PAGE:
Early sports specialization helpful or harmful
Early sports specialization (ESS) is defined as the intensive training or competition in organized sport by prepubescent children (under the age of 12) for more than eight months per year, with a focus on a single sport to the exclusion of other sports and free play.
Early Sport Specialization Per Reviewed study co-authored by Jad Adrian Washif.
Early Sport Specialization the other side
Typically in the Philippines, the concept of Early Age Specialization is that it’s good to get kids to do ‘AS MANY’ Sports as possible.
However when I attended the Level 3 coaching course of Athletics Australia.
The facilitator stated on the flip side in Australia the issue of kids playing too many sports.
Which disregards the concepts of rest and recovery. Kids should look at doing maybe 2-3 sports at most.
Some Points to Consider or Explore
- Children running on grass barefoot vs training on track
- DEPED Time Trials a week before the meeting.
- USA T&F Hersheys manual states kids should only run 600-900m max in training. Maybe 1200m at most for older kids.
- Australia teaches basic drills concurrently with structured kids’ athletics games.
In Europe, Airnel Abarra observed they give prizes to kids in sports
- Elimination rounds self-sustaining
- support sponsors clubs
- Blue Knights comp
- the system sports depth open mind adapts all sports encourage the play of sports.
- More comps in NCR
- Only coach mentor coaching purposes
- Coach-level PE teachers
- More expansive camps
- Leadership sports support grassroots
- 2021 seminars pinoyathletics
- Hardened experience recognized and appreciated.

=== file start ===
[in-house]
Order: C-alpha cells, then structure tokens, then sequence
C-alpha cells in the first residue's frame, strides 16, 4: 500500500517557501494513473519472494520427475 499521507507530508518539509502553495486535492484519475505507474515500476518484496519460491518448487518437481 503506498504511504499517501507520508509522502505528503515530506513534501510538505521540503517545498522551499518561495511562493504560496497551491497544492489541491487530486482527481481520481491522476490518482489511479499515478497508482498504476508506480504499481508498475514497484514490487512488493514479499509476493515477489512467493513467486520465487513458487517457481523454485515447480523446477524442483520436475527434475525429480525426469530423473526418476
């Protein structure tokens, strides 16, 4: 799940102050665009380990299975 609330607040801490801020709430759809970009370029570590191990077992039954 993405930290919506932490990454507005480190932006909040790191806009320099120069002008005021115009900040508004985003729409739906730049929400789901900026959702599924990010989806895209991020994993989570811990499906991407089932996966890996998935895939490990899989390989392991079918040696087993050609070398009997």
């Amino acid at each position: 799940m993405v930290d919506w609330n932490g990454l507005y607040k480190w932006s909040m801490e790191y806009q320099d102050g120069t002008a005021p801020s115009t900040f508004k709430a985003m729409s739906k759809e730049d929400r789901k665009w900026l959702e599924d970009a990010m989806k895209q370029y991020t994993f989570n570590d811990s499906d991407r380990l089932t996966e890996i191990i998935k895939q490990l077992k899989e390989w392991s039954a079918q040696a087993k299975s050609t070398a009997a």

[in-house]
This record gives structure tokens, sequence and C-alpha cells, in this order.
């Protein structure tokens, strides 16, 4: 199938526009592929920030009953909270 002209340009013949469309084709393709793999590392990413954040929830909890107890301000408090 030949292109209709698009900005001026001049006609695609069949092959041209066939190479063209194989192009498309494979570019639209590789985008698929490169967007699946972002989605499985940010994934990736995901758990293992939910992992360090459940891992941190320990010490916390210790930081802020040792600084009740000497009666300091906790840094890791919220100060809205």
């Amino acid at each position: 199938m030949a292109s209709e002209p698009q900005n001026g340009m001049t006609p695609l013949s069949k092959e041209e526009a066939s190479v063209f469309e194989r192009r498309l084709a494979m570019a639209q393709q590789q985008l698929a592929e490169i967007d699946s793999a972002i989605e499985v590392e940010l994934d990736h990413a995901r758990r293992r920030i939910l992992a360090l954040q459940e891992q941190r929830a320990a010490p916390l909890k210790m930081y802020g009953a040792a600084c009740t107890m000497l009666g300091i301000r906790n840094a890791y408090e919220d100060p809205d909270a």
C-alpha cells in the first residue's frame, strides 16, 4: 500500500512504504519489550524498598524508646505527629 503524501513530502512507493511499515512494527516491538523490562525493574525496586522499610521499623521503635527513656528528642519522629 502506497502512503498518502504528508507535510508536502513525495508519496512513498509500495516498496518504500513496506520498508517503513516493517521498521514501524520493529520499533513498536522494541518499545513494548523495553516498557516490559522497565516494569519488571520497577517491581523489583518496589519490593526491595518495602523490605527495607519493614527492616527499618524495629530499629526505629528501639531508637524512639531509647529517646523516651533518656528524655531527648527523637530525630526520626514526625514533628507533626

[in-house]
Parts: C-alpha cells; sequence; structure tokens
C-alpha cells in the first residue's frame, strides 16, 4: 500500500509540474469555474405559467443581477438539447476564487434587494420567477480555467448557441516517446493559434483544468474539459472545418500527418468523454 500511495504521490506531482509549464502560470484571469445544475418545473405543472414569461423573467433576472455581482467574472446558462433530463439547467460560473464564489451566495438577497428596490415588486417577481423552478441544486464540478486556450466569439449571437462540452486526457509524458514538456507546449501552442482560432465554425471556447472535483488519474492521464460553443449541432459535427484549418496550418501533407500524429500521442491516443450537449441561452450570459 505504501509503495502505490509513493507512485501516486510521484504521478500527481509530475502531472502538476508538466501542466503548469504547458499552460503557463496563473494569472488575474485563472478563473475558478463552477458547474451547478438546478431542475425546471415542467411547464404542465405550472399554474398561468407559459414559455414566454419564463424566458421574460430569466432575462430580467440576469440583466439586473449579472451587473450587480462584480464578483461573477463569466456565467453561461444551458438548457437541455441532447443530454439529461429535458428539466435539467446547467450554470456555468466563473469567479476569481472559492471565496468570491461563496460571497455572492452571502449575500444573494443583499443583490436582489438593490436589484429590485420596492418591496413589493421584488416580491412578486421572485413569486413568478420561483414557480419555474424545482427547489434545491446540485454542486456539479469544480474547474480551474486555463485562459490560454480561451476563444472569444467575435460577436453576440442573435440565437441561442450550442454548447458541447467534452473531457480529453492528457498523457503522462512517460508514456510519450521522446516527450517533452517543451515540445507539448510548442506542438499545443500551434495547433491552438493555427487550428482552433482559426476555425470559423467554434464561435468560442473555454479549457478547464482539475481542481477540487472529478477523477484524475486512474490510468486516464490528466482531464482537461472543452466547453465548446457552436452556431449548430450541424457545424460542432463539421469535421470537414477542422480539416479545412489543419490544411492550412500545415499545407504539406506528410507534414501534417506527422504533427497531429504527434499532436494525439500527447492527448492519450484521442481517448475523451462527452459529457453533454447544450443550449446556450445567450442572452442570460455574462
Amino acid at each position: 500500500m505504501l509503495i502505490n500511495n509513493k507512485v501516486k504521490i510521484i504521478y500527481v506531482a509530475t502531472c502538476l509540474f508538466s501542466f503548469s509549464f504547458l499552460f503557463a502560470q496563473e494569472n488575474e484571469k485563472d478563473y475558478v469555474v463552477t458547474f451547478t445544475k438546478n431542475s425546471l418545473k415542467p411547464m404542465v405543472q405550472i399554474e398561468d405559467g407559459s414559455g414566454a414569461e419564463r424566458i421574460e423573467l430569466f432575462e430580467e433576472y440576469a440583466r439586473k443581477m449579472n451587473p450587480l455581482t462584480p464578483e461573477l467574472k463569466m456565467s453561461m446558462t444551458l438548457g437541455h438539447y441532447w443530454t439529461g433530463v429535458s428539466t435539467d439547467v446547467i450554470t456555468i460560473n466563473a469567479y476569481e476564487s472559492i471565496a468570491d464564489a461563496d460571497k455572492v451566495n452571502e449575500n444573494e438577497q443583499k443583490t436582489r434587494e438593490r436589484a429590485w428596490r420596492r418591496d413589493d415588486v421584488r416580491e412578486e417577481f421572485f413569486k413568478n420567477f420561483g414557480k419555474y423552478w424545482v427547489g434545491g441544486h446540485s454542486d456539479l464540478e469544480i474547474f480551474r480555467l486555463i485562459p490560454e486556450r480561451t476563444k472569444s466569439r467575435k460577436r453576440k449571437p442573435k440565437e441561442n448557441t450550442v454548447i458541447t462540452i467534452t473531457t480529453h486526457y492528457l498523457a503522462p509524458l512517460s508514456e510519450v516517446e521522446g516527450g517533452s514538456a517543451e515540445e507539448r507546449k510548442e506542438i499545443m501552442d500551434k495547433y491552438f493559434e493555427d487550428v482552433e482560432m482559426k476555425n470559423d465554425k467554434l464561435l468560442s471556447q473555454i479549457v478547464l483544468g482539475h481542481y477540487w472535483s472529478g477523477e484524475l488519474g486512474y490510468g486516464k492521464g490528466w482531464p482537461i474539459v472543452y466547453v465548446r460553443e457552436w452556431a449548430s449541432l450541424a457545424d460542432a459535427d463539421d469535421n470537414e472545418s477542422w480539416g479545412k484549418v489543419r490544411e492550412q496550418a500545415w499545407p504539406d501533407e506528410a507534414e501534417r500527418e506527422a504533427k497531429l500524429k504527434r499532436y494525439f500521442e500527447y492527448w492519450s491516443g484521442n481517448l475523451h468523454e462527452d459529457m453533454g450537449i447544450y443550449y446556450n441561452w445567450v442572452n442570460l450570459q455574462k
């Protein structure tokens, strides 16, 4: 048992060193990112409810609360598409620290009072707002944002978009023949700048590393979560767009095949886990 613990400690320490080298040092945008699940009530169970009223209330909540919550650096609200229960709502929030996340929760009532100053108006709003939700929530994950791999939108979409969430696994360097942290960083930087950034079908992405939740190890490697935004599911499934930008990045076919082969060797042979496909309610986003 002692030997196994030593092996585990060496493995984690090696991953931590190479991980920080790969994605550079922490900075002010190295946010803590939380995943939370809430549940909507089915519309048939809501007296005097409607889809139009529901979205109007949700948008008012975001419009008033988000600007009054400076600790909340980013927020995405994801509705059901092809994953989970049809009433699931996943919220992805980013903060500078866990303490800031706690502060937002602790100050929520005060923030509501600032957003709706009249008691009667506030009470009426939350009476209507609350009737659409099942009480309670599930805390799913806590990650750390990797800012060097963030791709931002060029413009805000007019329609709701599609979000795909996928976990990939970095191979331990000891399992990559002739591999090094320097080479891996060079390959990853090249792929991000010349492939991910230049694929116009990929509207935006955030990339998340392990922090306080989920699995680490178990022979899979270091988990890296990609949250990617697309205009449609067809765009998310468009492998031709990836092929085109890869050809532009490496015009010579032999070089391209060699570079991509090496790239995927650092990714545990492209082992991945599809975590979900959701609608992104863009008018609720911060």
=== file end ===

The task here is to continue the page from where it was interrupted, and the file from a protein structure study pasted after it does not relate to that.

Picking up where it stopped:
- Gian Sam would rather go to the enchanted kingdom or Disney Land analogy
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“In 2020, Andrew advanced to the position of Vice President with the Association of Track and Field Statisticians, having devoted seven years as an active member. His impressive track record includes roles such as a PSC Consultant and Research Assistant (2013-2015) and a distinguished stint as a Sprint Coach and Consultant at the renowned Zamboanga Sports Academy (2015-2017). Today, he offers his expertise as a Consultant Coach with VMUF, starting from 2021.
A recognized voice in the sports community, Andrew is the Chief Editor of Pinoyathletics.info. Additionally, his consultancy contributions to Ayala Corp in evaluating their Track and Field Program underline his deep domain knowledge.
Proficient in coaching sprints, middle-distance races, and jump events, Andrew boasts a Level 3 Athletics Australia Coaching Certification, specializing in Sprints and Hurdles. He is also on a progressive journey towards obtaining a Masters Degree in Education.